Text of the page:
Wednesday, 18 September 2013

Rocky Mountaineer - Day Two

We awoke after a great night's sleep to find it was raining and had been for quite a while. Our start was a more civilised 7.15 and we were all eager to get going back on the train.
After breakfast we began to see a change in the countryside as we travelled and also in the colour and the way in which water travelled along. We came to the Thompson and Fraser River confluence where you could see how the two rivers met by the colours. One was the beautiful blue and the other in the muddy mineral affected glacial water. An amazing sight! 
We passed through many small settlements along our journey and many locals seem to make it part of their routine to stand on their porches, often with a glass, greet and wave to us. At level crossings, many got out of their cars and waved, made us feel so special. 
The crew were telling us that one elderly lady was always at her back fence to wave very enthusiastically over a very long period of time. Eventually a couple of crew members decided that they would like to give her a care package to thank her for her cheery welcome. Once the package was assembled, on their next journey past her home, the train slowed right down and the package was thrown from the train for her to collect.
A week later there was a call to the office of the Mountaineer asking for a manager to call. It took a while and a couple of calls from the caller to get a response from the office but when they did the caller said ...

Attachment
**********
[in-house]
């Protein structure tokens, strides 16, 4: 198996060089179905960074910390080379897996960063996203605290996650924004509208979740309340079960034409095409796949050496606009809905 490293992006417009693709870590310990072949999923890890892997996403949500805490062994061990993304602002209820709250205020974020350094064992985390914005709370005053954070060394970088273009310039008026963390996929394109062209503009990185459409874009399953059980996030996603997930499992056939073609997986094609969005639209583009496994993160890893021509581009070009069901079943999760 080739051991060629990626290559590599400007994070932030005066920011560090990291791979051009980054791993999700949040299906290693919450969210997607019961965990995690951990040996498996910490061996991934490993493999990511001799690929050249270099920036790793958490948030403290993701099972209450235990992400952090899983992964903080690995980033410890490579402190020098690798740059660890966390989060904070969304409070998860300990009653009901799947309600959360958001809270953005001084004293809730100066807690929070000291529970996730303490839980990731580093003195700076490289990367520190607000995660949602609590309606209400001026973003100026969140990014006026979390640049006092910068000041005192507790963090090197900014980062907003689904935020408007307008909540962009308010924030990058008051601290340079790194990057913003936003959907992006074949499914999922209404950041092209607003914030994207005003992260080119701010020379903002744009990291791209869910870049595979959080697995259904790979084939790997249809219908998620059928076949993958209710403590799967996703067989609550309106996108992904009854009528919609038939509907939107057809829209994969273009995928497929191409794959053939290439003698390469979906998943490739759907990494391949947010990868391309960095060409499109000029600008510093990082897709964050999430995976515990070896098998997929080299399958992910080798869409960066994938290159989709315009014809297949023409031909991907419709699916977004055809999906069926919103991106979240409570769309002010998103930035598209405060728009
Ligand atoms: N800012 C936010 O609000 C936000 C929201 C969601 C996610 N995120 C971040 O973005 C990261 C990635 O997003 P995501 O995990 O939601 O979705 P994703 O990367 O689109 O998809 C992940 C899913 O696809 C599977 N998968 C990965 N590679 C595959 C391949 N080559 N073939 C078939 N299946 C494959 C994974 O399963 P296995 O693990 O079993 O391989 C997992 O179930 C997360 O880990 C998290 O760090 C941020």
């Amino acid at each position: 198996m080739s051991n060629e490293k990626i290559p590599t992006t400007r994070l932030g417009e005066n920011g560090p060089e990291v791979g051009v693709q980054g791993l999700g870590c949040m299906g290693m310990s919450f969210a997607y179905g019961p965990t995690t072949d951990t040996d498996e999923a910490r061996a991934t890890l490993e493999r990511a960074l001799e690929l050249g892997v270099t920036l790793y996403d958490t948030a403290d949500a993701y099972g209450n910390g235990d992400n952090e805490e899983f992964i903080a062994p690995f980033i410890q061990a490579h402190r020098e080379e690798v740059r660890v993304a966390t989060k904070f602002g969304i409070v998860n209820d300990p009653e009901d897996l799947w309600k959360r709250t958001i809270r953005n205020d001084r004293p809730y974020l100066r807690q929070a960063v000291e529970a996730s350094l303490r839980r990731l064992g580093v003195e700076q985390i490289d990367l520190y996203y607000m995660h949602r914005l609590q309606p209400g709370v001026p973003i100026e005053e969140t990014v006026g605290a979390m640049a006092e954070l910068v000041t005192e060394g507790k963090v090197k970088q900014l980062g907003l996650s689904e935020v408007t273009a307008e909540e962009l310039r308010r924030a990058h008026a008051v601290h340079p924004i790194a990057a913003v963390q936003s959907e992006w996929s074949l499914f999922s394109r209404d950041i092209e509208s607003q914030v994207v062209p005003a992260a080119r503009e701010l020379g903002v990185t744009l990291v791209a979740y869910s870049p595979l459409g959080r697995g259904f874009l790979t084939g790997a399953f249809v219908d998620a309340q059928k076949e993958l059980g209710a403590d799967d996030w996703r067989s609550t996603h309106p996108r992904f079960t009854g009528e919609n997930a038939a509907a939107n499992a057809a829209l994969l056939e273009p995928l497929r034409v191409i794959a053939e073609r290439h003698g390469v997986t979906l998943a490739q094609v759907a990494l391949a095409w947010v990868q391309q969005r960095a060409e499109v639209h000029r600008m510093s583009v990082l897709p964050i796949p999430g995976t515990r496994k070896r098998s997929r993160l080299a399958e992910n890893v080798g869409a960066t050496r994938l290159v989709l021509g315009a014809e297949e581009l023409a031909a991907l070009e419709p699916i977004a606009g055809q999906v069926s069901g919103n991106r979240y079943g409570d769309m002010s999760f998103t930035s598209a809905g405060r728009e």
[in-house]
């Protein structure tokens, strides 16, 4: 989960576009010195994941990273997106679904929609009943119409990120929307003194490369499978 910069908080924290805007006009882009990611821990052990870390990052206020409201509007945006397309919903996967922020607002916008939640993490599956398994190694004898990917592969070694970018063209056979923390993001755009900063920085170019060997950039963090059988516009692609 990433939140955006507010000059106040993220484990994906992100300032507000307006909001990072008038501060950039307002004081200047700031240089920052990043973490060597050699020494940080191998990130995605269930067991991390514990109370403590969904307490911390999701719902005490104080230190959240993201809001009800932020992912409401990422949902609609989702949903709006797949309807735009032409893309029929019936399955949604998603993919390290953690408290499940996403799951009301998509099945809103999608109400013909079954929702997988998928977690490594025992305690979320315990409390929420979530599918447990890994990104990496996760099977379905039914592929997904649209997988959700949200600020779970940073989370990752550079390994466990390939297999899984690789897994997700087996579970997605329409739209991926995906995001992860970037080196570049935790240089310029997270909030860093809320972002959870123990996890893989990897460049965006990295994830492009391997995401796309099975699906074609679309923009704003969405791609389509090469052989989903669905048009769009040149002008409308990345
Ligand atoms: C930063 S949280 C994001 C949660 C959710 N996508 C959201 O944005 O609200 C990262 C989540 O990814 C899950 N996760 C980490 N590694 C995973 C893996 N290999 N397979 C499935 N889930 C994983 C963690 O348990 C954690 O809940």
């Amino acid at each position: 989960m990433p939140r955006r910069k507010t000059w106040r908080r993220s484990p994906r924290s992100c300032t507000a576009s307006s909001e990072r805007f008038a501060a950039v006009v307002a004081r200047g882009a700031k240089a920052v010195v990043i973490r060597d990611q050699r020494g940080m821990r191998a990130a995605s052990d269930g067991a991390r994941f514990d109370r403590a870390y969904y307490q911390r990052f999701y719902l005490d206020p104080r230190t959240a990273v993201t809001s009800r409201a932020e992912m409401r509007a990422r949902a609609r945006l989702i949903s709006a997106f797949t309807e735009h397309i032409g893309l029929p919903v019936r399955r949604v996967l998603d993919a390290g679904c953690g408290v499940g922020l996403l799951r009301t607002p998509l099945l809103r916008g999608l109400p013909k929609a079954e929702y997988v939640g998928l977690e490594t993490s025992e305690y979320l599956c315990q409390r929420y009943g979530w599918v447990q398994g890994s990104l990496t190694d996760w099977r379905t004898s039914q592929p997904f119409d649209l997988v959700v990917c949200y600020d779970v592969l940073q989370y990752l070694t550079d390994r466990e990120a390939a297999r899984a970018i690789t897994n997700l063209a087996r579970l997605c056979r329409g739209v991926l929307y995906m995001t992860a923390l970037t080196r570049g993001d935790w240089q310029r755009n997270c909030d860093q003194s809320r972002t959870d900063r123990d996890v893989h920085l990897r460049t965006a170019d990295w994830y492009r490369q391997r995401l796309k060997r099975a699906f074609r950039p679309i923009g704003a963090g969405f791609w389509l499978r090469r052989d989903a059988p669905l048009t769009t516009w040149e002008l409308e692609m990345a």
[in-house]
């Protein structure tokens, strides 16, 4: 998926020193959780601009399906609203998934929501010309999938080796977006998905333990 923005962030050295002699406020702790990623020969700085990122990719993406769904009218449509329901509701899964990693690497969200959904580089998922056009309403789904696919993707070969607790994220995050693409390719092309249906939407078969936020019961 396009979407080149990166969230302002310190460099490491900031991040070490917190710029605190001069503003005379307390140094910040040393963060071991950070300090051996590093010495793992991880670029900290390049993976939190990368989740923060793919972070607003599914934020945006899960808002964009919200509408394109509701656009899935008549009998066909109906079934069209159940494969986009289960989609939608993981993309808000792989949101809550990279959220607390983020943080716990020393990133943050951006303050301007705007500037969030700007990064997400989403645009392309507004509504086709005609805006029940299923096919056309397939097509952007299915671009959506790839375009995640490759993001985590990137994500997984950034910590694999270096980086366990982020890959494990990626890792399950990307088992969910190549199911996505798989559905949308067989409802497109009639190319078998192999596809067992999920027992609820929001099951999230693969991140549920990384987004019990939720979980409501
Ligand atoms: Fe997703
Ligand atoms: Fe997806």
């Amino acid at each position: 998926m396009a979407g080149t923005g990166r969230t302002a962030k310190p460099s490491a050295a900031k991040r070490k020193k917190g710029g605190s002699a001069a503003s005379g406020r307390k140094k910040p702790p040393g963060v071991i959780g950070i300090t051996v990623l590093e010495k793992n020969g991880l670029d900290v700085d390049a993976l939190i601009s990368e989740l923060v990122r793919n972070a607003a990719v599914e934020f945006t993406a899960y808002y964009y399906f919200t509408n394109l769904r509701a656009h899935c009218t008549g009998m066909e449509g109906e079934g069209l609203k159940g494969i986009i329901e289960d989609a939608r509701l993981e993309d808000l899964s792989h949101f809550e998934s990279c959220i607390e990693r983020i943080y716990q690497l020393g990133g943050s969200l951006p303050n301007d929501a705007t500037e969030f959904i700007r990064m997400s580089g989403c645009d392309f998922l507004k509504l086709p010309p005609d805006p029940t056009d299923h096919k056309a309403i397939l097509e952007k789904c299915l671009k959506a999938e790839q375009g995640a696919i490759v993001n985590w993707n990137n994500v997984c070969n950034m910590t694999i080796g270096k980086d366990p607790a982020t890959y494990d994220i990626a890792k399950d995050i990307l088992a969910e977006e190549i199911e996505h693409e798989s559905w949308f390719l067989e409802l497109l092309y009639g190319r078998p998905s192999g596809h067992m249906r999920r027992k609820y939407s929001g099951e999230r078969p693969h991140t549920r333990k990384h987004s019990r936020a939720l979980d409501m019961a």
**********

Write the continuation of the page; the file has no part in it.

"how did you know....?" 
"How did we know what, sir..." 
"How did you know it was my mother's 90th birthday on the day you threw her that package....?"
An "oh gosh" story!
We also saw the parts of the river where the Canadian team train for their canoeing and water rafting and its no surprise they are as good as they are, what an amazing natural boiling cauldron it is! 
Further along we were able to see work in progress as the First Nations people are setting up their salmon drying racks is the start of their annual harvest. The First Nations people are the only ones allowed to harvest the salmon in this area and it is a process deeply steeped in tradition and as one of our guides has a First Nation background we were able to hear how important it has always been to maintain this tradition of families gathering together under the guidance of the elders and learn how to get the best salmon and to share them with the family, in what has been a tradition for 7000 years.The Parks Department patrol the area to ensure only authorised fishermen participate and if any unauthorised nets are found these are cut, the fish then distributed to the elders who in turn give them to their people.We saw many young salmon and a couple of really large fish in the beautiful clear water.
One town we passed through was called Hope. Hope was founded through gold mining although not very successfully as this is where the phrase "Live in Hope, die in despair" started. Oh dear, it's a bit sad that story. However there is another claim to fame for Hope, Rambo was filmed there and according to our tongue in cheek guide, a large contingent of Sylvester Stallone's crew were there purely to apply the oil he needed to make his body look so good! 
All too soon we were at our destination in Vancouver and it was really sad to say goodbye to our lovely crew, pick up our bags, yes there is retail therapy on the train (yay for me!), and make our last trip as part of our tour to the hotel.
We have to say that this trip was absolutely one of the greatest highlights of our trip and the manner in which it was conducted was a perfect compliment to the magnificent country we travelled through. We wish we could do it again as we know it would seem all new and different. It's too much to take in all in one visit.

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